2) Access to the long tail
Access to the long tail or marketplace liquidity is also a tremendously difficult competitive barrier to overcome. This is for two reasons: 1) its hard to aggregate the long tail and 2) the long tail grows on the end of the long tail, creating a snowball effect. This is true of most of the big marketplaces out there today. As consumers, we come back to marketplaces that help us find what we need, even if it is very unique to our needs. Then, a portion of us demand-side participants then become supply-side participants (typically extending the long tail of the marketplace in a virtuous cycle that makes the marketplace even harder to displace). Etsy is a good example of this, as are most of the big marketplaces out there, horizontal or vertical.
3) A proprietary network
Third is access to a proprietary network. Interpersonal networks, whether they are hobby related or professional related, are incredibly important to our lives, personally and professionally. These are hard to build, as they required multiple mutually beneficial interactions and time. But once they’re built, they’re very hard to replicate. This is true of Facebook, LinkedIn and Twitter, but also of small forum and community sites with active members (PocketFives for poker as an example relevant to me a few years ago). I believe this is true of Quibb. Yes, there are many places I can post what I am reading, but very few places do I have a history of interaction that I can find here.
4) A very strong brand
Good brands are an incredibly strong asset. It is why Coke has been a solid company for a long time. I’ve heard it said that the company actually outsources almost everything at this point, and is essentially a brand holding company at this point. A good brand is very hard to replicate. An example of a company that may not have any of the other moat dynamics but has this one is 37signals. Their software is very good, but not impossible to replicate. What is hard to replicate is the 37signals brand. Tom Tunguz wrote a post about this being something web companies will need to focus on going forward, and I could not agree more.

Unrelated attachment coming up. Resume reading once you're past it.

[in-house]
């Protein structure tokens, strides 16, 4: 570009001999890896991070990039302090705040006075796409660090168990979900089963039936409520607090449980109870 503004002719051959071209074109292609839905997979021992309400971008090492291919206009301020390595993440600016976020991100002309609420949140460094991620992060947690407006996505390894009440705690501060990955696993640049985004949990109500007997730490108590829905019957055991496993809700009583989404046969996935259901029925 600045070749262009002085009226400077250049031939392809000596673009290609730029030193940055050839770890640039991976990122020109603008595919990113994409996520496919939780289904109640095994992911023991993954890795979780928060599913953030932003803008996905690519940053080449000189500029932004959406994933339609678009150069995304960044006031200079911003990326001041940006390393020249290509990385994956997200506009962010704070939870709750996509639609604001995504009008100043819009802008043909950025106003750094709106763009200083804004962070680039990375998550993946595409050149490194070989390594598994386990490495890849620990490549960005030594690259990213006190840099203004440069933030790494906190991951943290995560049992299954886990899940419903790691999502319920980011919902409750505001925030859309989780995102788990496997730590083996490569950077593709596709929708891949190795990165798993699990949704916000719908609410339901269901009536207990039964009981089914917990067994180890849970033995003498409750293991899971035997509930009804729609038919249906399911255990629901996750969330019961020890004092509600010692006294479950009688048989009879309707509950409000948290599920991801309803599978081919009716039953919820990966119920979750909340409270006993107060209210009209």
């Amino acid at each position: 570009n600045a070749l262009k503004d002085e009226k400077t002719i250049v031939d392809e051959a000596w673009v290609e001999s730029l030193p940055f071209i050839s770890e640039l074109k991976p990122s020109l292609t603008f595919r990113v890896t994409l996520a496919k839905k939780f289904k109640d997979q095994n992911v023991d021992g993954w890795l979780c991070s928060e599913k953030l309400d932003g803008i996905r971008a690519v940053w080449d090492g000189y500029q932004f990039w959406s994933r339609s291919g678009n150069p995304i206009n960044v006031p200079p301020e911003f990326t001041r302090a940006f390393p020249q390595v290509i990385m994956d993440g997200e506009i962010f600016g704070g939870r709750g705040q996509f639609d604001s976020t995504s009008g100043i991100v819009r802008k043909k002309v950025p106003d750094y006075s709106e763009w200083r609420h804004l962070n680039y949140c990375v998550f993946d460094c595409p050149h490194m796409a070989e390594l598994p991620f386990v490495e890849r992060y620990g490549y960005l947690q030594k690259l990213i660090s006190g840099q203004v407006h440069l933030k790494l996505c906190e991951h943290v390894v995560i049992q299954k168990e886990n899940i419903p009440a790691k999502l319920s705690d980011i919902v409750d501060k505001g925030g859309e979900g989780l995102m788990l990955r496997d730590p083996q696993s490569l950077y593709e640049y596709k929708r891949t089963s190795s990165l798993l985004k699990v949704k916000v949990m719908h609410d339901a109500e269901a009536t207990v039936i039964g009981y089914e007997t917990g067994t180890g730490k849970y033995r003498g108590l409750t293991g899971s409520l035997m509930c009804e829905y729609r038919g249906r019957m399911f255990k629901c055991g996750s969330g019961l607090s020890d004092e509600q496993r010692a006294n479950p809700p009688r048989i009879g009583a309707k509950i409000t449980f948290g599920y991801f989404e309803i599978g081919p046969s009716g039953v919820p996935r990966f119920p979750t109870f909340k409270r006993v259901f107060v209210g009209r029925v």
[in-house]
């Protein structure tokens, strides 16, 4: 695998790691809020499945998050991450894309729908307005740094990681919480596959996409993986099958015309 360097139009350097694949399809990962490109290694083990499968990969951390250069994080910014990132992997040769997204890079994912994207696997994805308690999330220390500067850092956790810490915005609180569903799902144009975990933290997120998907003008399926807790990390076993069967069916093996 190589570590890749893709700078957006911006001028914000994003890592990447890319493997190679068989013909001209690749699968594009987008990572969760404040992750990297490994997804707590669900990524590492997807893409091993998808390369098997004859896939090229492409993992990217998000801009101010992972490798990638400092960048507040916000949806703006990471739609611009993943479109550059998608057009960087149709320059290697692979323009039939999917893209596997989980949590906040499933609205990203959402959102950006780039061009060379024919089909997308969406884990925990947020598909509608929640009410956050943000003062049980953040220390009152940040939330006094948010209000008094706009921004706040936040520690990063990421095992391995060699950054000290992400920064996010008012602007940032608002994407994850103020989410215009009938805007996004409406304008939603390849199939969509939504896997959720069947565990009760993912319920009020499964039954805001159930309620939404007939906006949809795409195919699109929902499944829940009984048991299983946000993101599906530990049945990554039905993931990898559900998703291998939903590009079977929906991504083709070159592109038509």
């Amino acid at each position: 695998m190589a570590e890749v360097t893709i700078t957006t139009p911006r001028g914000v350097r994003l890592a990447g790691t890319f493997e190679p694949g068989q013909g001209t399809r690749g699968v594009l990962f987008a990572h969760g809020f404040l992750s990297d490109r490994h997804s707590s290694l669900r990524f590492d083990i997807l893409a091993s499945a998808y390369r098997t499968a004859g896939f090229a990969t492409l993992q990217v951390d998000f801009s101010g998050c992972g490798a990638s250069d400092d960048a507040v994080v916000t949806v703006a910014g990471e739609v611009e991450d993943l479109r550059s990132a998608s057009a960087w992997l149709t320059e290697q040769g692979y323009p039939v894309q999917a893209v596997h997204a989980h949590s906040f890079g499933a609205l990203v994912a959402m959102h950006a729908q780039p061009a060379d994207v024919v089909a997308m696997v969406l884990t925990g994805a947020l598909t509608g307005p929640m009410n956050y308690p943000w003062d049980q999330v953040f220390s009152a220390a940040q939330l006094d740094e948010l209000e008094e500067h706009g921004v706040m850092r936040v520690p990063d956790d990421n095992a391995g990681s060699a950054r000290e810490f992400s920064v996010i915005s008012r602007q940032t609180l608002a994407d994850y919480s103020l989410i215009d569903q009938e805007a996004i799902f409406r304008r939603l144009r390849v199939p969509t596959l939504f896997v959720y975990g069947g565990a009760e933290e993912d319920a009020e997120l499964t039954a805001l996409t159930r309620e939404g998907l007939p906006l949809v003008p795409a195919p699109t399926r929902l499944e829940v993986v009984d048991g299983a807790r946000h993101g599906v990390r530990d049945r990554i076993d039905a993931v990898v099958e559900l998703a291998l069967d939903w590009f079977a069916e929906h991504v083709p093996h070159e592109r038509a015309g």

So if my theory is that these are the dynamics at work for successful, long-term businesses, what are some of the features of companies that may struggle with competitive pressure?
1) Arbitrage based businesses
Companies that rely on a short term CAC < LTV equation, but nothing else will struggle over time. These companies may look attractive in the short term, but CAC almost always goes up, and LTV almost always goes down. Groupon would be a good example of this. In the short term, they found a replicable business model that acquired customers for less than they were worth in revenue. But in the absence of the dynamics above, their CAC went up, their LTV went down (for reasons including but not limited to competitive pressure), and profits were squeezed immensely.
2) Businesses that do not increase in value with customer usage
Many pure SaaS businesses would fall into this category. There are many small startups that I would say fit into this category, and I don’t feel the need to call them out. But if you’re simply creating software that can be replicated with a handful of solid engineers, it will be a difficult road ahead. Especially if customers will pay a good price for your software, you will find new competitors every day and will likely end up in an unpleasant pricing/feature war.